Interestingly, when I was in college, my piano professor, as well as most of the other piano students, kind of snubbed Oscar and instead embraced artists like Bill Evans, Keith Jarrett, etc. I never understood why - I transcribed a few of Oscar's solos for projects and found them to be nuggets of music theory perfection, and even when he goes into 64th notes, metrically perfect. I often had to slow things down to 1/2 and even 1/4 time to hear every note, and at those speeds the notes come at you with machine gun accuracy and spacing.

I decided that my tastes were my tastes and clung to my affection for Oscar.

 

Years later I stumbled onto a recording of Gene Harris and was really blown away - he shares a lot of characteristics with Oscar: great harmonization, harmonically interesting lines, a lot of Oscar's quickness, and some heavy Gospel influences. He's a little more accessible to us mere mortals who might try to borrow some of his material. You should check him out.

 

(I can't get the video to embed, so you'll have to click)

Gene Harris Summertime with the Ray Brown Trio

Muzikteechur is Lonnie, in Kittery, Maine.

 

HS music teacher: Concert Band, Marching Band, Jazz Band, Chorus, Music Theory, AP Music Theory, History of Rock, Musical Theatre, Piano, Guitar, Drama.

 

 

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Interestingly, when I was in college, my piano professor, as well as most of the other piano students, kind of snubbed Oscar and instead embraced artists like Bill Evans, Keith Jarrett, etc. I never understood why - I transcribed a few of Oscar's solos for projects and found them to be nuggets of music theory perfection, and even when he goes into 64th notes, metrically perfect. I often had to slow things down to 1/2 and even 1/4 time to hear every note, and at those speeds the notes come at you with machine gun accuracy and spacing.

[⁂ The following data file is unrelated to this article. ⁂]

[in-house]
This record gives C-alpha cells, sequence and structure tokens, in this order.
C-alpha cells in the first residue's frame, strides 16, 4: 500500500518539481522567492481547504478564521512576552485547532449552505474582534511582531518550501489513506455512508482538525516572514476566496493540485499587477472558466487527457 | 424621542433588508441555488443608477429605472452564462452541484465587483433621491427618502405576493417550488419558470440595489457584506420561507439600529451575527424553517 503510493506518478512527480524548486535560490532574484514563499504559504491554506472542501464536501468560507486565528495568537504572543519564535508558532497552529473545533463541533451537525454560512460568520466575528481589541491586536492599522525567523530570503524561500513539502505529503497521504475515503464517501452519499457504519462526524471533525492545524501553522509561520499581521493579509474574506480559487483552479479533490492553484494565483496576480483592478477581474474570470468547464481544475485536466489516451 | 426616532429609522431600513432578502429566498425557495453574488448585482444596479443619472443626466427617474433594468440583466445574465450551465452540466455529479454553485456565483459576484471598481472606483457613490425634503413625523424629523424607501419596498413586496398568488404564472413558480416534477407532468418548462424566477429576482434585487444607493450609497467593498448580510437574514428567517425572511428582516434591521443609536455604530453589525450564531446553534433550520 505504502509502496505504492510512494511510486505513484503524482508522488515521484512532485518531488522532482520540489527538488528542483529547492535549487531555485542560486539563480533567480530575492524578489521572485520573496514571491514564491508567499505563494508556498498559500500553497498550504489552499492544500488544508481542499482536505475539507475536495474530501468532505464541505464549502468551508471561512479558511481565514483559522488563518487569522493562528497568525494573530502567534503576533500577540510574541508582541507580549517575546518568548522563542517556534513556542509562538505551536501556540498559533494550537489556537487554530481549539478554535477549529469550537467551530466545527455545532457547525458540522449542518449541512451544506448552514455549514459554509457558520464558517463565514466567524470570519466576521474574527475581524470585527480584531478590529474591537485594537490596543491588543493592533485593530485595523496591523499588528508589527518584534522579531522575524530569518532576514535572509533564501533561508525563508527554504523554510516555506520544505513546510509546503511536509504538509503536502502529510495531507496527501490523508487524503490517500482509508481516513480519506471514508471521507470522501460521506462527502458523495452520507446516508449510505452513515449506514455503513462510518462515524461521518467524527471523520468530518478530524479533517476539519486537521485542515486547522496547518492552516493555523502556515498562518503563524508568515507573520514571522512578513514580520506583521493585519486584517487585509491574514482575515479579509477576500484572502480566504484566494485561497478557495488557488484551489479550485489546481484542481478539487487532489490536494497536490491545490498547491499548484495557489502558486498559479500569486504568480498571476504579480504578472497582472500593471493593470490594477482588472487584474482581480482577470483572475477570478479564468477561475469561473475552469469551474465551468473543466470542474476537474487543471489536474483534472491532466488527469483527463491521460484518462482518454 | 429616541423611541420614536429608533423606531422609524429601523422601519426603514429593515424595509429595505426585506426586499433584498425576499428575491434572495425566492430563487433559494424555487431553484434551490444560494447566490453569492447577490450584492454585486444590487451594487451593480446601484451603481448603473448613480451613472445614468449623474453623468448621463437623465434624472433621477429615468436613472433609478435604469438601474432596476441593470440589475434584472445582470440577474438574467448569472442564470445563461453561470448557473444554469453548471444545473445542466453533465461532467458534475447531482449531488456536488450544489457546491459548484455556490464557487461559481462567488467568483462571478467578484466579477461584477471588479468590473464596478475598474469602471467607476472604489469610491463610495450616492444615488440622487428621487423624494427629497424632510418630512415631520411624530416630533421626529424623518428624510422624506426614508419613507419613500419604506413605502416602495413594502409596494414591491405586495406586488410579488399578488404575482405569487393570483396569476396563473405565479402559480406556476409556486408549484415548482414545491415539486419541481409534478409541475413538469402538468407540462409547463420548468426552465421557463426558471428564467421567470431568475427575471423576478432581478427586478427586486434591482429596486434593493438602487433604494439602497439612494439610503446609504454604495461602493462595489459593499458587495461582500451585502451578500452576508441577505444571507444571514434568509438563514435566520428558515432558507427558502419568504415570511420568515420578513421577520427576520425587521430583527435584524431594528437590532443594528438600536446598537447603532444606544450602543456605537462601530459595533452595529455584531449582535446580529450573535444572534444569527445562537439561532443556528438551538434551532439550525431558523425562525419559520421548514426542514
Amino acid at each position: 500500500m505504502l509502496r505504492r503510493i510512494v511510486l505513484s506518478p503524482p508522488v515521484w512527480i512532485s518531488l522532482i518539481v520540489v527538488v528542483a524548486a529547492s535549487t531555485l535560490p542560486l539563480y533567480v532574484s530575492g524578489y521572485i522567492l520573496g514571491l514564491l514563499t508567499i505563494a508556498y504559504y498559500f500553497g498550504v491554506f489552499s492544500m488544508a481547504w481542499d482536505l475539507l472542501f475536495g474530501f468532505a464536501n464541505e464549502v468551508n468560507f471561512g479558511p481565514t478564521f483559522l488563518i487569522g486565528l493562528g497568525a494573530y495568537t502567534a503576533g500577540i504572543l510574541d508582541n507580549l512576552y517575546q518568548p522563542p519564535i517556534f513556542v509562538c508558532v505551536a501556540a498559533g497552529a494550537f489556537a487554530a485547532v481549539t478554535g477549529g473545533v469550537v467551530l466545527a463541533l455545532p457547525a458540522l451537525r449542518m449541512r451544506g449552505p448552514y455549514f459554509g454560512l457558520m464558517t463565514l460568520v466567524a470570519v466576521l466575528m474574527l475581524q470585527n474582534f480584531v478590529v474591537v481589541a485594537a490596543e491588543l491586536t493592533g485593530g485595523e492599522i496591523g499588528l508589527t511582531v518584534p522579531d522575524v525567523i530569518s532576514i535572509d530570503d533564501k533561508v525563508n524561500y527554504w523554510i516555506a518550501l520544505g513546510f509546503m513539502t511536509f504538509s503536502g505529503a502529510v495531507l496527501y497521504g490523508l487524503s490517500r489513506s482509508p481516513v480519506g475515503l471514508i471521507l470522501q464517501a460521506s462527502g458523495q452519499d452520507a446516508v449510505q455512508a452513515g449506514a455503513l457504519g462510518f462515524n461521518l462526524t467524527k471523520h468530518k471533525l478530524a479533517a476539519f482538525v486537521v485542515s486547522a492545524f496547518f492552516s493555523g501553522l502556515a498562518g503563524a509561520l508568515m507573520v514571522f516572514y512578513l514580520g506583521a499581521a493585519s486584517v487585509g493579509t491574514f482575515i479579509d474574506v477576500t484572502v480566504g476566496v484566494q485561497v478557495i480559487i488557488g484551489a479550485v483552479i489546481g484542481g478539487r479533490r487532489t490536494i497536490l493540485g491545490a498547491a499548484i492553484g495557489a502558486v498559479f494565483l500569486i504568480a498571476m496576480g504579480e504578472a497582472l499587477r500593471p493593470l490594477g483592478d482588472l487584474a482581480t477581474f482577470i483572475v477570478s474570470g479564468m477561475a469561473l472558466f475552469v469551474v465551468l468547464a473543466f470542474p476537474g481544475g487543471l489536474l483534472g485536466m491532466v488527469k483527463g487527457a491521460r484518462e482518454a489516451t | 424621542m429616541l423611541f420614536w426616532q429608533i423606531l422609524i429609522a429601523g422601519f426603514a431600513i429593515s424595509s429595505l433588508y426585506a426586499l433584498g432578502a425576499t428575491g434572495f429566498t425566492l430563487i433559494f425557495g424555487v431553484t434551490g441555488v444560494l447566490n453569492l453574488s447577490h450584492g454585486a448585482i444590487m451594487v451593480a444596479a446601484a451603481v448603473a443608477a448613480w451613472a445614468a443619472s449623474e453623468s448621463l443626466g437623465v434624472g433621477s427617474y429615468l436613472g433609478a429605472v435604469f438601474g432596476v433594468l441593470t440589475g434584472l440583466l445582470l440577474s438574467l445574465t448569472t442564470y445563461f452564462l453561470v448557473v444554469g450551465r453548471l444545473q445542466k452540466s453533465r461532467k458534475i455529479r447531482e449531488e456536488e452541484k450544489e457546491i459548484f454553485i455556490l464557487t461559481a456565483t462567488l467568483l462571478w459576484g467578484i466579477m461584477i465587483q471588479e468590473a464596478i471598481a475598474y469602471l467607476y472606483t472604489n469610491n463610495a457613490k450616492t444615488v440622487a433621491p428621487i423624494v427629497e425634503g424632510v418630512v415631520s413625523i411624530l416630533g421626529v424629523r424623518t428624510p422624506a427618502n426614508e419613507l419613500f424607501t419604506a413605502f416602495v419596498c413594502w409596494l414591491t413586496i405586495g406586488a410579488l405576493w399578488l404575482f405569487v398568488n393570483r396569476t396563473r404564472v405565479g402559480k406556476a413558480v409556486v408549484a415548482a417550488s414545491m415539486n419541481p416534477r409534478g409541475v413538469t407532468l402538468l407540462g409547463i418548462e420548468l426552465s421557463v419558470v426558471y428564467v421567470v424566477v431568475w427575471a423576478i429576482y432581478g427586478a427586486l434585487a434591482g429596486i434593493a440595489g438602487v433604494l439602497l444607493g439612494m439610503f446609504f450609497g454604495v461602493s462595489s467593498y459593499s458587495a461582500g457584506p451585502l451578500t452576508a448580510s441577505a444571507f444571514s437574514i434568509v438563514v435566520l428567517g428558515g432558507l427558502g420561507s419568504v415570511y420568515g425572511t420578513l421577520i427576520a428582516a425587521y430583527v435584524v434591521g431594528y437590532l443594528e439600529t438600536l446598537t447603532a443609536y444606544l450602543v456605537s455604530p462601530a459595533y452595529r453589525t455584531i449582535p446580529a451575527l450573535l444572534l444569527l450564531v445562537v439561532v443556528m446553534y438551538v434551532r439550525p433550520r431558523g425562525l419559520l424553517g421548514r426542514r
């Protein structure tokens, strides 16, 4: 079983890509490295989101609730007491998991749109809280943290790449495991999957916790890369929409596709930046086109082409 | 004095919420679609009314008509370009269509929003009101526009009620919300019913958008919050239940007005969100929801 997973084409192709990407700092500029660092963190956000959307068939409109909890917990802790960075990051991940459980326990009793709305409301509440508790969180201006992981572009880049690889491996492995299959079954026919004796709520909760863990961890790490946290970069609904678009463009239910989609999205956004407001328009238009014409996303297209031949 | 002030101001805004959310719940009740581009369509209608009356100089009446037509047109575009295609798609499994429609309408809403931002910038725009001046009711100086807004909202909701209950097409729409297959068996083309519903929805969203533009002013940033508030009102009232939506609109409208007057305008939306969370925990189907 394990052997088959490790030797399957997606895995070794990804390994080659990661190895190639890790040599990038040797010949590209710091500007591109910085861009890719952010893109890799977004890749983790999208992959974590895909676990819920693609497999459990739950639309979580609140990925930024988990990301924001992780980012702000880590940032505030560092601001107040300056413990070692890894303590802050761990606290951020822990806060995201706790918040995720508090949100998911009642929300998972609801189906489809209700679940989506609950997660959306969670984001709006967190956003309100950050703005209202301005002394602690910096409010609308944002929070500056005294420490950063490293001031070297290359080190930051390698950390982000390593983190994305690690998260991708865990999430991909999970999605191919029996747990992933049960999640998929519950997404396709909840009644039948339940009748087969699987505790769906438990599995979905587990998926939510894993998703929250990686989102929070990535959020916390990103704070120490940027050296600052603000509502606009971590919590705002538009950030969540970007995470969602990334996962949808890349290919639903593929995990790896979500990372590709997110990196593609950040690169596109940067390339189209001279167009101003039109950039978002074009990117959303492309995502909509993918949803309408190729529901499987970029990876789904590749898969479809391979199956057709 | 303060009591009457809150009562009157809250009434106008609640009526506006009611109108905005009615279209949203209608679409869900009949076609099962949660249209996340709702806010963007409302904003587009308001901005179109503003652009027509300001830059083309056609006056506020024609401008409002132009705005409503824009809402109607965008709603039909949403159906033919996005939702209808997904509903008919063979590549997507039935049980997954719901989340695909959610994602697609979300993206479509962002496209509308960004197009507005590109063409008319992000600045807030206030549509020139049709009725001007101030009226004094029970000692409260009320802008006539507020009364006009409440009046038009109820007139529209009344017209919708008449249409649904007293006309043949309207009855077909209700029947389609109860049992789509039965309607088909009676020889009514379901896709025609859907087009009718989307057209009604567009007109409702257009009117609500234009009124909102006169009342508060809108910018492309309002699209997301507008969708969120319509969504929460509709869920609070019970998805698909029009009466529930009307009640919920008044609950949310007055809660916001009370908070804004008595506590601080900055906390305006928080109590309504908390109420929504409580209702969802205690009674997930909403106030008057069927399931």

By the mid-60s Oscar was considered a throwback. It's not that Oscar and George Schearer didn't progress but the most innovative stuff at the time was from the school of Munk to Evans to Hancock and modern harmony.

 

Could Oscar do some of the harmonic stuff found on Hancock's River album? I don't know. His tone poem stuff was interesting but he just wasn't as inventive in harmony and chord structures as the younger crowd. I get Oscar because he's based enough on the blues. He's an easy listen for rock and blues players looking to expand their chops into the jazz/blues arena.

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Here's Oscar's best known Tone Poem AFAIK. I seem to remember reading about it in some magazine years ago :)